Food Safety and Standards Authority of India (FSSAI)

  • It is an autonomous body established under the Ministry of Health & Family Welfare, Government of India.
  • The FSSAI has been established under the Food Safety and Standards Act, 2006 which is a consolidating statute related to food safety and regulation in India.
  • FSSAI is responsible for protecting and promoting public health through the regulation and supervision of food safety.

Indian Council of Medical Research (ICMR)

  • It is the apex body in India for the formulation, coordination and promotion of biomedical research
  • It is one of the oldest and largest medical research bodies in the world.
  • It is funded by the Government of India through the Department of Health Research, Ministry of Health and Family Welfare.

⏳ Bishnoi farmers fill troughs of water for deer

  • In a novel initiative, Bishnoi farmers in Sriganganagar and Hanumangarh districts of northern Rajasthan are providing drinking water for a large number of deer and blackbuck facing the intense heat this summer in the plains of the region.
  • The farmers have dug about 70 troughs, many of them in their own agricultural fields, over a 60 sq. km. area, and filled them with water to quench the thirst of the wild ungulates.
  • The Bishnoi community of Rajasthan is known for its beliefs associated with nature worship and wildlife conservation.

Bishnois

  • The Bishnois, a Vaishnavite sect, living in western Rajasthan on the fringe of the Thar desert, have for centuries, been conserving the flora and fauna to the extent of sacrificing their lives to protect the environment.
  • For these nature-loving people, protection of the environment, wildlife, and plants is a part and parcel of their sacred traditions.
  • The basic philosophy of this religion is that all living things have a right to survive and share all resources.
  • In the fifteenth century, Jambhoji, a resident of a village near Jodhpur, had a vision that the cause of the drought that had hit the area and hardship that followed was caused by people’s interference with nature.
  • Thereafter, he became a sanyasi or a holy man and came to be known as Swami Jambeshwar Maharaj.
  • This was the beginning of the Bishnoi sect.
  • He laid down 29 tenets for his followers which included a ban on killing animals, a ban to the felling of trees – especially the khejri – which grows extensively in these areas, and using material other than wood for cremations.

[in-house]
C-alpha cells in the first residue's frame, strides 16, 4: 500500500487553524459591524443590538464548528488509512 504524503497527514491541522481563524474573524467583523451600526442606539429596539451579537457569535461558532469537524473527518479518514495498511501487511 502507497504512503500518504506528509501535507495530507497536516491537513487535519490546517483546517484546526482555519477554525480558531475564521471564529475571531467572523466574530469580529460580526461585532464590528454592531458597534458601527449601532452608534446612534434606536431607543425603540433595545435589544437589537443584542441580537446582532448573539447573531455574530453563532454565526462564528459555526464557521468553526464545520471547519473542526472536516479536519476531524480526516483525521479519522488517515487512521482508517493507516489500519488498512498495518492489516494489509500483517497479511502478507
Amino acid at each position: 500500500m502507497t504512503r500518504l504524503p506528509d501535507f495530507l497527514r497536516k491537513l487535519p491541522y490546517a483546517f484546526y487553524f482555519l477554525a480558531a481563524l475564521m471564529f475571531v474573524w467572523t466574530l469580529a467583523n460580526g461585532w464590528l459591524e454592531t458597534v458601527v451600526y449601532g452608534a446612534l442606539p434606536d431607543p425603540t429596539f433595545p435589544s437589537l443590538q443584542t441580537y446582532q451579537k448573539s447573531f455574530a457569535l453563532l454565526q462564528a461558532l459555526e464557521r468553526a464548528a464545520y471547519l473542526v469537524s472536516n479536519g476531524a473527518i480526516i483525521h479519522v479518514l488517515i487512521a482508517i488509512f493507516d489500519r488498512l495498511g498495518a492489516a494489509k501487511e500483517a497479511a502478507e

• Nature protection was given foremost importance in these tenets.

⏳ Disclose foreign funds, MHA tells political parties

What’s in news?

  • The Ministry of Home Affairs issued notices to all political parties, including the ruling Bharatiya Janata Party, to disclose the foreign funds received by them.
  • Notices were sent as per norms prescribed under the Foreign Contribution Regulation Act (FCRA), 2010, which bars any political party from receiving donations from any “foreign company”.

Changes made in FCRA

  • Last year, government had amended the FCRA through the Finance Bill route
  • Amendment allowed foreign origin companies to fund NGOs
  • Cleared the way for donations to political parties by changing the definition of “foreign companies”.
  • The amendment ensures that “donations made by such (foreign shareholding) companies to entities including political parties will not attract provisions of the FCRA, 2010”.
  • Contributions made by Indian companies with foreign holdings up to the prescribed limit as per the extant Foreign Direct Investment policy will not be treated as foreign contribution.

Representation of People’s Act and foreign funds

  • The Representation of People’s Act bars parties from receiving foreign funds.

The Foreign Contribution (regulation) Act, 2010

“It is a consolidating act whose scope is to regulate the acceptance and utilisation of foreign contribution or foreign hospitality by certain individuals or associations or companies and to prohibit acceptance and utilisation of foreign contribution or foreign hospitality for any activities detrimental to the national interest and for matters connected therewith or incidental thereto.”


⏳ ‘Tallest bridge built can withstand blasts’ 

  • The world’s tallest railway arch bridge over the Chenab river in Jammu, providing rail connectivity to Kashmir, will be capable of handling high intensity blasts and resisting the worst possible natural disaster.
  • “This is for the first time globally that a bridge is designed to handle high level trinitrotoluene (TNT) blast load. We consulted the Defence Research and Development Organisation to ensure safety of the bridge architecture,” said Rajendra Kumar, Project Director atKonkan Railway Corporation Limited which is executing the Rs. 1,200-crore Chenab rail bridge project.